In my year-end wrap up of the top D&O stories of 2022, I noted the possibilities that various macroeconomic factors could contribute to securities class action lawsuit filings in the months ahead. One of the specific factors I identified was economic inflation. In subsequent conversations, I have been asked how an economy-wide phenomenon such as inflation could lead to a securities suit against any one individual company. A lawsuit filed earlier this week provides an illustration of how the inflationary impacts can translate into securities litigation. A copy of the March 1, 2023 complaint in the lawsuit, filed against coffee retailer and franchisor Dutch Bros Inc., can be found here.
Dutch Bros operates and franchises drive-through coffee shops. It also sells and distributes coffee and coffee-related products. In various public statements in early 2022, the company’s executives, the subsequent securities class action complaint alleges, “reassured investors that the Company’s first quarter 2022 results would be positive and in particular that the Company’s margins were healthy.” The Company’s CFO allegedly told investors that “we’re just not feeling compression in margins.”
However, on May 11, 2022, the company reported disappointing financial results. The company reported a net loss of $16.3 million for the first quarter of 2022. In a conference call to discuss the results, the company’s CEO acknowledged that “margin pressure” had caused the poor financial performance, citing “faster inflation and cost of goods, especially in dairy,” as well as “the pull forward of deferred expenses related to the maintenance of shops; and normal new store inefficiency.” In the same call, the CEO said further that “we did not perceive the speed and the magnitude of cost escalation within the quarter. Dairy, for example, which makes up 28% of our commodity basket, rose almost 25% in Q1.” The complaint alleges that the company’s share price fell 26.9% on the news.
On March 1, 2023, a plaintiff shareholder filed a securities class action lawsuit in the Southern District of New York against the company, its CEO, and its CFO. The complaint purports to be filed on behalf of investors who purchased the company’s securities between March 1, 2022, and May 11, 2022.
The complaint alleges that during the class period the defendants made misleading statements or failed to disclose: “(1) that the Company was experiencing increased costs and expenses, including on dairy; (2) that, as a result, the Company was experiencing increased margin pressure and decreased profitability in the first quarter of 2022; and (3) that, as a result of the foregoing, Defendants’ positive statements about the Company’s business, operations, and prospects were materially misleading and/or lacked a reasonable basis.”
The complaint alleges that the defendants violated Sections 10(b) and 20(a) of the Securities Exchange Act of 1934 and Rule 10b-5 thereunder. The complaint seeks to recover damages on behalf of the plaintiff class.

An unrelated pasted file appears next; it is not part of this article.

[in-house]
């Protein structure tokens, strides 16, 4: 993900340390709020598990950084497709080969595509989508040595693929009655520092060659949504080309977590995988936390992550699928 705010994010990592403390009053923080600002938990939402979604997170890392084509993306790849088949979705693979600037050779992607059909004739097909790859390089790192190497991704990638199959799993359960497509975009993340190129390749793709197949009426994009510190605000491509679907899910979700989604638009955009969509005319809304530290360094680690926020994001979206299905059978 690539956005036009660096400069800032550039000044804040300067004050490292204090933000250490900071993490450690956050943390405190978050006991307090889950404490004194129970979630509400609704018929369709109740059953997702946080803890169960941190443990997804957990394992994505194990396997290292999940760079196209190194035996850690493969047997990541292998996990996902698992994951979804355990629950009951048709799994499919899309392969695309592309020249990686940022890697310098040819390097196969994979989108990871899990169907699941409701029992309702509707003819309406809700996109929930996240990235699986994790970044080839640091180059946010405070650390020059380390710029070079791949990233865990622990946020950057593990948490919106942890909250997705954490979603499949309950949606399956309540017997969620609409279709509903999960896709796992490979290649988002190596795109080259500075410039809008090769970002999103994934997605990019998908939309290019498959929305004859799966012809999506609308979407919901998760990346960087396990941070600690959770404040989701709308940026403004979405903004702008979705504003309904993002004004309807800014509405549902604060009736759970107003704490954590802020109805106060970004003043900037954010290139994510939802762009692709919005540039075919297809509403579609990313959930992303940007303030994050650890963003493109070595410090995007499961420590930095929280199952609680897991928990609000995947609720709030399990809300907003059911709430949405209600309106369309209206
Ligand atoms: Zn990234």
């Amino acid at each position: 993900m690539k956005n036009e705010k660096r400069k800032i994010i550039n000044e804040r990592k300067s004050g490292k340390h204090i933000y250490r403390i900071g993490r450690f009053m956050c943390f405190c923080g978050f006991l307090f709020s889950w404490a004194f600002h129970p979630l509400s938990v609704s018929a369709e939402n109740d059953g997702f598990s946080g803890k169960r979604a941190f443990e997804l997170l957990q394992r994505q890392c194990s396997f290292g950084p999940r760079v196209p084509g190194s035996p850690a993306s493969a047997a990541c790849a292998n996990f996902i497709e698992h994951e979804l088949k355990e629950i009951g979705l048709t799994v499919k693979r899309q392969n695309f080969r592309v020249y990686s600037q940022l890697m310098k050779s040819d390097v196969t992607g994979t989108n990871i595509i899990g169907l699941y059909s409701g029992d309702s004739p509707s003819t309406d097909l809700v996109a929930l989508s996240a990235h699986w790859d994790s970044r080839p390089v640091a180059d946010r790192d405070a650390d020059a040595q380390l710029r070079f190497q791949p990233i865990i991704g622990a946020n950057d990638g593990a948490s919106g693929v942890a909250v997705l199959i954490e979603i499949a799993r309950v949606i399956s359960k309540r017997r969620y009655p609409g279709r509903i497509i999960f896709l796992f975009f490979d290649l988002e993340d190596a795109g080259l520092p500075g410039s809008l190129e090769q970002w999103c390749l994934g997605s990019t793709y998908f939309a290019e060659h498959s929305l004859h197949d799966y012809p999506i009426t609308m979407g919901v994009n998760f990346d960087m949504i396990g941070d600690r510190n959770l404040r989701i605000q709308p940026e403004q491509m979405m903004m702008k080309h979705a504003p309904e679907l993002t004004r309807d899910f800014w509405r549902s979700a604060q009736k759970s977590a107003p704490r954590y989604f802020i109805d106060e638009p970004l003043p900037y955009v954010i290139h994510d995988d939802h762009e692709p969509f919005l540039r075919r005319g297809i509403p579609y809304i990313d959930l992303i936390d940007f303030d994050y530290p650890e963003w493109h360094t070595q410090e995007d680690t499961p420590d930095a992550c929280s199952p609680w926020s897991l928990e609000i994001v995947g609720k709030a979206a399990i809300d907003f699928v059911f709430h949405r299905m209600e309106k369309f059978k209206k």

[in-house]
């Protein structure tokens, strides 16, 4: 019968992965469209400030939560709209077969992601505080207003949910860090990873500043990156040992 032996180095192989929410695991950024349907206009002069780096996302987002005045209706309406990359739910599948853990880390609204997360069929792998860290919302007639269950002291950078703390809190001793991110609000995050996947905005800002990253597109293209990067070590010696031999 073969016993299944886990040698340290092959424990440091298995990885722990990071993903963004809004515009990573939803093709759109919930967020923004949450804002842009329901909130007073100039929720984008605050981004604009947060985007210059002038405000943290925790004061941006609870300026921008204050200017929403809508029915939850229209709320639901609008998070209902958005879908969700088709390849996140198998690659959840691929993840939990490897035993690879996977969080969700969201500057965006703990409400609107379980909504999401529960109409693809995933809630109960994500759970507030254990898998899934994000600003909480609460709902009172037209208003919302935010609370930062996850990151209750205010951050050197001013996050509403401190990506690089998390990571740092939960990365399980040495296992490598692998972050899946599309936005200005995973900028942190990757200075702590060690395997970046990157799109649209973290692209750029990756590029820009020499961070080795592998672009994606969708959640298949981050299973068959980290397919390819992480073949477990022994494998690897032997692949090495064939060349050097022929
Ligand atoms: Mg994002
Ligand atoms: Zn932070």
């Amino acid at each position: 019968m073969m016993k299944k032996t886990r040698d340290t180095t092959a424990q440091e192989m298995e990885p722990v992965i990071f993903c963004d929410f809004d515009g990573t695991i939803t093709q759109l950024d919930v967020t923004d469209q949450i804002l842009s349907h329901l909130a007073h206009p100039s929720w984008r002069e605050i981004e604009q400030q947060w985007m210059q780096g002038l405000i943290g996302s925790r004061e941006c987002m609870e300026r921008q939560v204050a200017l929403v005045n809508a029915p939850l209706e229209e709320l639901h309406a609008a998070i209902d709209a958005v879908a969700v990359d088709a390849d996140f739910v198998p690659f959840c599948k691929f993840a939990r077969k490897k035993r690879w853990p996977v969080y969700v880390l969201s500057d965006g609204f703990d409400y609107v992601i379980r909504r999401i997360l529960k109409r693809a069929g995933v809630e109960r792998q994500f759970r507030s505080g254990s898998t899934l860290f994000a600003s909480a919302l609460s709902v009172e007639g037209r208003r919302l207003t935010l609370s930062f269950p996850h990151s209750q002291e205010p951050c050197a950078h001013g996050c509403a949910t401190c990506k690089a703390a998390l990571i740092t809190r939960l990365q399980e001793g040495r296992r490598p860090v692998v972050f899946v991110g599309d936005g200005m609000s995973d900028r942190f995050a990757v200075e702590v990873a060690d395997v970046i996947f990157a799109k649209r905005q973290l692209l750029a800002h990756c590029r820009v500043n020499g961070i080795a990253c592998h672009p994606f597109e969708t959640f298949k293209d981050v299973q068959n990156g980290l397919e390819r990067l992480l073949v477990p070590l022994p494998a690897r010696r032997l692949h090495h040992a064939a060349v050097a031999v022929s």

This lawsuit was filed after the company’s share price declined following its release of disappointing quarterly financial results. The reason for the company’s poor financial performance was the impact of economic inflation on the price of the company’s goods. The connection between the impact of inflation and the filing of the lawsuit is a straight line.
It is interesting to me that the company experienced inflation significant enough to undercut its financial performance in the first quarter of 2022, now more than 12 months ago. Inflation has continued to surge since that time and has affected many if not most companies during that time. Obviously not all companies have been sued; indeed, most have not. The difference may be what this company said about the impact of inflation. The gist of the lawsuit here is that the company, at least in the version of events recited in the complaint, downplayed or soft-pedaled the impact on its margins from inflationary pressure. The lesson may be not that inflation itself leads to litigation but that what the company says about the impact of inflation that could translate into a lawsuit.
Merely because the lawsuit has been filed does not mean that it is meritorious. Indeed, this lawsuit has only just been filed and it remains to be seen how it will fare. In that regards, I note that when the time comes for the court to consider the sufficiency of the plaintiff’s allegations, the court will have to look very long and hard to find anything to support allegations that the defendants acted with scienter in making the supposedly misleading statements.
In any event, because inflation remains a important part of the current economic environment, the possibility remains that its impact on company performance could lead to further securities litigation. At the same time, other macroeconomic factors I identified in my year-end wrap up of top D&O stories may prove to be less of a factor this year than they were in 2022. For example, the financial press is now reporting (for example, here) that the supply chain woes that interfered with business operations and in some instances in 2022 lead to securities litigation have recently eased significantly. Thus, while inflation continues to be a concern, and could continue to be a factor in securities litigation filings in 2023, supply chain issues, which were such a factor in 2022, likely will not be as significant this year and seem less likely to lead to securities suits.